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Can we doubt all knowledge?

I refer to an answer I made to a similar question: There's two types of knowledge: Knowledge from looking at the universe, and created knowledge. To be skeptical of created knowledge makes much less ...
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Can we doubt all knowledge?

I don't know if you can do it but I can doubt it ;) This is partly same as @philosodad's answer. Scepticism and the famous Cogito, ergo sum of René Descartes. What is different from his answer is that ...
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Can we doubt all knowledge?

We may be able to know one thing; that 'We know at least one thing'. If we claim that 'We know nothing', we find that this can't be true, because the statement, if true, would mean we know at least ...
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2 votes

Can we doubt all knowledge?

So I think I can be almost 100% certain of the following: The experience of being me exists. There is an explanation for the experience of being me that is not the experience of being me. I don't ...
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2 votes

Can we doubt all knowledge?

If you doubt everything, wouldn't you doubt that you doubted everything? Wouldn't it be possible that you didn't doubt anything, then? But so if doubting everything logically transforms into believing ...
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6 votes

Can we doubt all knowledge?

This question resembles the "Can we reach certainty?" question, answering with "No" is self-refuting because that would render the answer itself as uncertain, since it is knowledge ...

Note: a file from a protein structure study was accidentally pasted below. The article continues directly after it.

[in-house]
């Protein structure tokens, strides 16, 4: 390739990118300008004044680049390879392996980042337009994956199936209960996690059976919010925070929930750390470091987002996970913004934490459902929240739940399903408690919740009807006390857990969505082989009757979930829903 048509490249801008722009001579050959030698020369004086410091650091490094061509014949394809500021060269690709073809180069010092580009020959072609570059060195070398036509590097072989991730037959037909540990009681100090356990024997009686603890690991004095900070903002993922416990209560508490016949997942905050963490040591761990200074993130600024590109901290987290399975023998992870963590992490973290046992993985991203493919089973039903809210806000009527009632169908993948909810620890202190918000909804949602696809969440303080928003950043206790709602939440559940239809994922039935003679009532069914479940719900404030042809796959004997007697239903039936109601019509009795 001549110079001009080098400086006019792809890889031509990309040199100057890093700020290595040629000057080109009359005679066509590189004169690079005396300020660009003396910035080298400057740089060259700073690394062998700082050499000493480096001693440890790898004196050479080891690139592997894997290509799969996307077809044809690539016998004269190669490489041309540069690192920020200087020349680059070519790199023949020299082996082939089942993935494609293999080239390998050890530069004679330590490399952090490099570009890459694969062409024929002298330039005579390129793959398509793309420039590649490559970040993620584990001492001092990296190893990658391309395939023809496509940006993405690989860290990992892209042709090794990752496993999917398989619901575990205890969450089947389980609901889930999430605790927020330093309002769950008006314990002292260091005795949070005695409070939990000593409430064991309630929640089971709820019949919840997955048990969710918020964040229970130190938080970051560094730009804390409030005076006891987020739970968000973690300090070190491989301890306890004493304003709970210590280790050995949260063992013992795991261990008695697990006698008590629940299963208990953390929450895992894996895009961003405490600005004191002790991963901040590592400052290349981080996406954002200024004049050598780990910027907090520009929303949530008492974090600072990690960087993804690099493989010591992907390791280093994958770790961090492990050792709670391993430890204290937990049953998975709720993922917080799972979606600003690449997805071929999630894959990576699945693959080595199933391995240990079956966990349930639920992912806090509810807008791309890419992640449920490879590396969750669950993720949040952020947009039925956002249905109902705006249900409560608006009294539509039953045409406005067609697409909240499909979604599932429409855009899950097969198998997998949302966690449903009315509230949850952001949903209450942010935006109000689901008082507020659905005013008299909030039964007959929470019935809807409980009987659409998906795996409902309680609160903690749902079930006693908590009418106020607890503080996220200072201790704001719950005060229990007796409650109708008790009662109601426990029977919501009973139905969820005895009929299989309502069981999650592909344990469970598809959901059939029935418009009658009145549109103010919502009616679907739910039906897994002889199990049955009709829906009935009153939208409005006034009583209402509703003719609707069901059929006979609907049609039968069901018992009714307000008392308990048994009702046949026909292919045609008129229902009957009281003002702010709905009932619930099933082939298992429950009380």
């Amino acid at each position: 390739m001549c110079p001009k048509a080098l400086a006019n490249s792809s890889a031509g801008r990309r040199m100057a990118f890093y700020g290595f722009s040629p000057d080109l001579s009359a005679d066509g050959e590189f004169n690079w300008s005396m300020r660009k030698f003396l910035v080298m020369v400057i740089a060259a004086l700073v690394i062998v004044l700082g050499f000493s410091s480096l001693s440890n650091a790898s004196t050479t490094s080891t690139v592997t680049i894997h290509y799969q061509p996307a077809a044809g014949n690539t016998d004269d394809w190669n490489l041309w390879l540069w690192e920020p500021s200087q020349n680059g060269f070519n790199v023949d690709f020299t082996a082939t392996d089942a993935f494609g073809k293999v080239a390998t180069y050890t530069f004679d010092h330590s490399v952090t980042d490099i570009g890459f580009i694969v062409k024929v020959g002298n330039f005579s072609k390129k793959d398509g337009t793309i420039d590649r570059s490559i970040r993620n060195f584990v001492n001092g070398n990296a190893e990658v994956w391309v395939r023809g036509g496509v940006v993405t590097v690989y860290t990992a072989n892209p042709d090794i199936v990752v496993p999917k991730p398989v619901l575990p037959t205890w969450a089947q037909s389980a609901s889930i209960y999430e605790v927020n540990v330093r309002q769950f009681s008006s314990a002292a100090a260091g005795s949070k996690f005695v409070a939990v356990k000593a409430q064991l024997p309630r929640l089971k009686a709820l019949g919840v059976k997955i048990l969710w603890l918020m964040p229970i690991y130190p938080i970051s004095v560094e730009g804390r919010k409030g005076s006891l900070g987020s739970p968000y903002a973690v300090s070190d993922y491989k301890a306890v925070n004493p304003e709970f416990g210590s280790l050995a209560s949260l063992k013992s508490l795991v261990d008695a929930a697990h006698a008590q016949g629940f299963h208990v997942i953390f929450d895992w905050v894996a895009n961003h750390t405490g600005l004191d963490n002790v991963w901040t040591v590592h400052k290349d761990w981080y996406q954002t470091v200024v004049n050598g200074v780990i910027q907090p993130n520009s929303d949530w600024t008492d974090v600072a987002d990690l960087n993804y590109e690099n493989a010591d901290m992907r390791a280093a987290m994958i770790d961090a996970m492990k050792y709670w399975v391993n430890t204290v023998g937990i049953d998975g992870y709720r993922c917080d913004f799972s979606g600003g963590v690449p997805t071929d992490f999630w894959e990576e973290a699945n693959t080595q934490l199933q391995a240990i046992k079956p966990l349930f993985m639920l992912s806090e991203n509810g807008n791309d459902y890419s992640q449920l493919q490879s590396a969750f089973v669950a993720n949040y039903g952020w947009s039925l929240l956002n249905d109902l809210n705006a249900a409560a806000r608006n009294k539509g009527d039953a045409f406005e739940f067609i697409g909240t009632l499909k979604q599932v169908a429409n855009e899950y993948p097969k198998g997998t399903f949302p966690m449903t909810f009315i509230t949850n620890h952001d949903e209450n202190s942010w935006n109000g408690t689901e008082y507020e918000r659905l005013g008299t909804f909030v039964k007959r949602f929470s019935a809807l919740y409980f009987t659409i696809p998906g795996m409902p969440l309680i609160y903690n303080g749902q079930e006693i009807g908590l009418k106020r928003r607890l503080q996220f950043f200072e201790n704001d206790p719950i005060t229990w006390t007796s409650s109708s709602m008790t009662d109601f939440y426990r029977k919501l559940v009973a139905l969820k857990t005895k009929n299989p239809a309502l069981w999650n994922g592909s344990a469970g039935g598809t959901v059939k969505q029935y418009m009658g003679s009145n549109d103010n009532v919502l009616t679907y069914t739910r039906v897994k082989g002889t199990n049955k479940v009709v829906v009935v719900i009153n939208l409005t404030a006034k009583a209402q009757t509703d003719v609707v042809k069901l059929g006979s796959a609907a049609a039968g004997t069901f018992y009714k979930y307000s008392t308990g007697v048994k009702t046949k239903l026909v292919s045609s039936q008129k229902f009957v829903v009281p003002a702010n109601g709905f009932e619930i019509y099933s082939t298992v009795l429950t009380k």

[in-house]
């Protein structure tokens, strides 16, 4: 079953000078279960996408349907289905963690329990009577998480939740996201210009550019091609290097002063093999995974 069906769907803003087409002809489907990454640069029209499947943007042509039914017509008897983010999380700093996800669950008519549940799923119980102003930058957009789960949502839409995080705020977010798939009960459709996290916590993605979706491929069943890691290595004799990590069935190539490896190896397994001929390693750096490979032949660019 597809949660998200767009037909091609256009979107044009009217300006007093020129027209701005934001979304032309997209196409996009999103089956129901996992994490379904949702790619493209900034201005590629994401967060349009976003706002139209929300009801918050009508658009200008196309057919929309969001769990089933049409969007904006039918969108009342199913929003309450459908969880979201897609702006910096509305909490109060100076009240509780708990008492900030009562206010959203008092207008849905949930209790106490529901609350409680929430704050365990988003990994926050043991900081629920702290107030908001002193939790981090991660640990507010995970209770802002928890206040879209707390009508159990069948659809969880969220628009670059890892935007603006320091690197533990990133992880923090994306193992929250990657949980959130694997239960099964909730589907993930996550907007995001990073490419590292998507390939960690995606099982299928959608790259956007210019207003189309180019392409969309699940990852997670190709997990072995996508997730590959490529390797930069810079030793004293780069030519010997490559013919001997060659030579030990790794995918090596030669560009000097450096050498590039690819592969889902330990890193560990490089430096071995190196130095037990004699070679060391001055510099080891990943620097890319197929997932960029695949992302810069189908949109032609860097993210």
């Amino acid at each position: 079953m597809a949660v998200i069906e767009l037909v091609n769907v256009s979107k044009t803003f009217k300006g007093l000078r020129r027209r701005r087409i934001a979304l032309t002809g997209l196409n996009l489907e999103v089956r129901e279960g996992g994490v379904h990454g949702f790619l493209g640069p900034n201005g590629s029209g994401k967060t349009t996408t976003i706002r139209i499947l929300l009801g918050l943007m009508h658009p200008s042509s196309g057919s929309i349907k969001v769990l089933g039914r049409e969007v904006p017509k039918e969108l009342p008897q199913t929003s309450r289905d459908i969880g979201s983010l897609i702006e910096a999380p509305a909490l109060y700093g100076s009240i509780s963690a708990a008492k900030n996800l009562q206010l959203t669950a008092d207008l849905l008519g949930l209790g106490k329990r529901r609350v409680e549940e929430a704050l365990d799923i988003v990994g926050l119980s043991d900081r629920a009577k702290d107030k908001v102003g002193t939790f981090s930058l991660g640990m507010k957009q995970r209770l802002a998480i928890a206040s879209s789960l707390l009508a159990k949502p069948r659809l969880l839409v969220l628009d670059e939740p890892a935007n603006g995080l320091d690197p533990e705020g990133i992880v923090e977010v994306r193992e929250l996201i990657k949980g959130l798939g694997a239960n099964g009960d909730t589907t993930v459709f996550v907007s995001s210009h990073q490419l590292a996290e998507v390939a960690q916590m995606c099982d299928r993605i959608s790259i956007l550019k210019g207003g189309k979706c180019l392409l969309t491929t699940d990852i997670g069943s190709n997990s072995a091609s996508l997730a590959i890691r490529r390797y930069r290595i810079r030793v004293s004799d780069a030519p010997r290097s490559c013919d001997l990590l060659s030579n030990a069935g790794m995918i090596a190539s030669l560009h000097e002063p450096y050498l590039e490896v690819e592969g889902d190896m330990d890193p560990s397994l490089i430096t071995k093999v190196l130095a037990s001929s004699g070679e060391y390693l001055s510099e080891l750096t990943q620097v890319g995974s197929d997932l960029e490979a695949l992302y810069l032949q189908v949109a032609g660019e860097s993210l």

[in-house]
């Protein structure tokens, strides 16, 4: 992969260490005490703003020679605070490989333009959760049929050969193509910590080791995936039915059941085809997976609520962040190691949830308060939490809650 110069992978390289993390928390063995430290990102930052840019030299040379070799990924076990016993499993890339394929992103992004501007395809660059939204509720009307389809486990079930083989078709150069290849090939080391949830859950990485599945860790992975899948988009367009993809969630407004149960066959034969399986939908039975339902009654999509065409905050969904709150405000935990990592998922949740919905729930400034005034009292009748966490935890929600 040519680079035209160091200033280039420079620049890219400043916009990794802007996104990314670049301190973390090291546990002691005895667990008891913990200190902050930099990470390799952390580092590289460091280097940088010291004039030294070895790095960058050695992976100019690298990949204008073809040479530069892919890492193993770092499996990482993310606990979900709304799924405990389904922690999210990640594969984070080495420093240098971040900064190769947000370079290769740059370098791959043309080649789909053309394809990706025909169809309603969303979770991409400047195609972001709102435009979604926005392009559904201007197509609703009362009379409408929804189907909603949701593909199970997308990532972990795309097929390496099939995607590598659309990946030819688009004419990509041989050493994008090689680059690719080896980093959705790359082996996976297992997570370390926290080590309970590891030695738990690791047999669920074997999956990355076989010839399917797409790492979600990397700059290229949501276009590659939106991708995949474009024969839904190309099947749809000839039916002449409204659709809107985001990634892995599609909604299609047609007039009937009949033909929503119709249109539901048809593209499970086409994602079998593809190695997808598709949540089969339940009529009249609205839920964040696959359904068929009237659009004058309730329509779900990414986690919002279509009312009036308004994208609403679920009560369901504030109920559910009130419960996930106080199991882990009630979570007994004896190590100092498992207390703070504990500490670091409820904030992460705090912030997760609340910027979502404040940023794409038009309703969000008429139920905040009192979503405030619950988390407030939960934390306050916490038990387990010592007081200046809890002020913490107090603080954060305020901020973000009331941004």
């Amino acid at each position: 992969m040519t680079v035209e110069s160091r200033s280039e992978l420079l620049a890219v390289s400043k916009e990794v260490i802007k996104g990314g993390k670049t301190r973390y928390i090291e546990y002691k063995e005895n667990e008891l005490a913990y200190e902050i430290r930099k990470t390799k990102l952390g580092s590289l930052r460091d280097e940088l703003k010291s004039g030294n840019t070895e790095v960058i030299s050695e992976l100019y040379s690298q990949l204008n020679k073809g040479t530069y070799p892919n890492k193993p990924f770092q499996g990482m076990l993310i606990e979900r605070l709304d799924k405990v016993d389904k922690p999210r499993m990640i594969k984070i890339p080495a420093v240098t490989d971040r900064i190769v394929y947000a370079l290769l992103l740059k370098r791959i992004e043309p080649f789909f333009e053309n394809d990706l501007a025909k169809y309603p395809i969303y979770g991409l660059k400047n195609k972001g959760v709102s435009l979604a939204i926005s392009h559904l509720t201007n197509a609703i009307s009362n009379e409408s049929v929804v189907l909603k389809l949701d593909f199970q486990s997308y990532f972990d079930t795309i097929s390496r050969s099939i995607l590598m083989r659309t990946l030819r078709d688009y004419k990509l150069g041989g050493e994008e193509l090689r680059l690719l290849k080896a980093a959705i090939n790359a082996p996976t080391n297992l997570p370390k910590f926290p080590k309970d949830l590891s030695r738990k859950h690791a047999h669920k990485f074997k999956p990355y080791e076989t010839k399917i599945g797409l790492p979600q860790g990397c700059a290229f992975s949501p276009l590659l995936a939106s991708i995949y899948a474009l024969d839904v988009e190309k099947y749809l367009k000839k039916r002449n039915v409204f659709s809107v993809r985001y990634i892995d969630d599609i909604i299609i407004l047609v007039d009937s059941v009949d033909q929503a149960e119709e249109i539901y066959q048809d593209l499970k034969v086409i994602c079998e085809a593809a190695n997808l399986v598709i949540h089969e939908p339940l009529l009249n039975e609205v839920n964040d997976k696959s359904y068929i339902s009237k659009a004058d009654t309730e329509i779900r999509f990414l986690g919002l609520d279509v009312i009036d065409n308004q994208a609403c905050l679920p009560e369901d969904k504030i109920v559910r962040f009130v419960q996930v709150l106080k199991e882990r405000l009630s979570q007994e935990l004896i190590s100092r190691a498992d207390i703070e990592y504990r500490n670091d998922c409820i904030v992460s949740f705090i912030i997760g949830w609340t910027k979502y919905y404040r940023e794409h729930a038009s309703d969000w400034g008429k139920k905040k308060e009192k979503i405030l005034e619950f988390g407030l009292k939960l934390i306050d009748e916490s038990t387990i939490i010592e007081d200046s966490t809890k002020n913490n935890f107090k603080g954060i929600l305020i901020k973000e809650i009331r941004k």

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Can we doubt all knowledge?

Should we question all knowledge from all sources? Yes. That's the only way one can rationally have confidence in one's beliefs. Regarding doubting reason, reason can't be proven, it is perceived and ...
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1 vote

Can we doubt all knowledge?

Can we doubt all knowledge? First, we could not logically claim that we know we don't know anything. This leaves the possibility nonetheless that we may only believe what we think we know. Anything ...
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Can we doubt all knowledge?

I mean theoretically yes. Practically it gets rather complicated. Because that would mean that you'd also have to doubt your own emotions and I don't mean in the sense of optical illusions, which are ...
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Can we doubt all knowledge?

You can of course do anything you want... But to doubt all knowledge is to indulge in radical skepticism, is it not? If we were all radical skeptics, then we'd be living in a world in which knowledge ...
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What, if any, are the most important claims to be considered proven in the absence of observation; ie: claims derived from logic alone?

The short answer is “no”. Philosophers have basically concluded that our world is contingent, and a priori reason cannot tell us what our contingent world will look like. This was the main point of ...
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Can we doubt all knowledge?

To answer the question in the title: Yes. That's a key trait of any good scientist. To answer your last question in the body: Because we have no better option to depend on or behave according to.
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2 votes